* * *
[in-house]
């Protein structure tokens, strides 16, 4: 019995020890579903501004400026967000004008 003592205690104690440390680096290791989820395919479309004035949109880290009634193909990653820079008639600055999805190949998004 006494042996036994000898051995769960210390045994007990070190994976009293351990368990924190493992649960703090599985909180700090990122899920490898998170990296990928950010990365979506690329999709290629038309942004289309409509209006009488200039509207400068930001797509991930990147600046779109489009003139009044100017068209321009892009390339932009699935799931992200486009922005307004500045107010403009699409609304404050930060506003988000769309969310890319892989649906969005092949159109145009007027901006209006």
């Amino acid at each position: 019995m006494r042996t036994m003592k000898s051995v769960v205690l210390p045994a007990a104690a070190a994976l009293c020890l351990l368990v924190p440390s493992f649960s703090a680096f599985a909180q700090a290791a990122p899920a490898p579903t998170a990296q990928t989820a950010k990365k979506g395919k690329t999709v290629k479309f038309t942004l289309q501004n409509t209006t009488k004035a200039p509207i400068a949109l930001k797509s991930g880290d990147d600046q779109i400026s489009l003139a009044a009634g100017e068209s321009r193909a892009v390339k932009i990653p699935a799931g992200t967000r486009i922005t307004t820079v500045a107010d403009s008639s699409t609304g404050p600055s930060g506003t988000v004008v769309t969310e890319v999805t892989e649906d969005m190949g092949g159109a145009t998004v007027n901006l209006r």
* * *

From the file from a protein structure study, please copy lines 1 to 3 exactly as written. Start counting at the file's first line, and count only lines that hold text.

[in-house]
């Protein structure tokens, strides 16, 4: 019995020890579903501004400026967000004008 003592205690104690440390680096290791989820395919479309004035949109880290009634193909990653820079008639600055999805190949998004 006494042996036994000898051995769960210390045994007990070190994976009293351990368990924190493992649960703090599985909180700090990122899920490898998170990296990928950010990365979506690329999709290629038309942004289309409509209006009488200039509207400068930001797509991930990147600046779109489009003139009044100017068209321009892009390339932009699935799931992200486009922005307004500045107010403009699409609304404050930060506003988000769309969310890319892989649906969005092949159109145009007027901006209006």
């Amino acid at each position: 019995m006494r042996t036994m003592k000898s051995v769960v205690l210390p045994a007990a104690a070190a994976l009293c020890l351990l368990v924190p440390s493992f649960s703090a680096f599985a909180q700090a290791a990122p899920a490898p579903t998170a990296q990928t989820a950010k990365k979506g395919k690329t999709v290629k479309f038309t942004l289309q501004n409509t209006t009488k004035a200039p509207i400068a949109l930001k797509s991930g880290d990147d600046q779109i400026s489009l003139a009044a009634g100017e068209s321009r193909a892009v390339k932009i990653p699935a799931g992200t967000r486009i922005t307004t820079v500045a107010d403009s008639s699409t609304g404050p600055s930060g506003t988000v004008v769309t969310e890319v999805t892989e649906d969005m190949g092949g159109a145009t998004v007027n901006l209006r």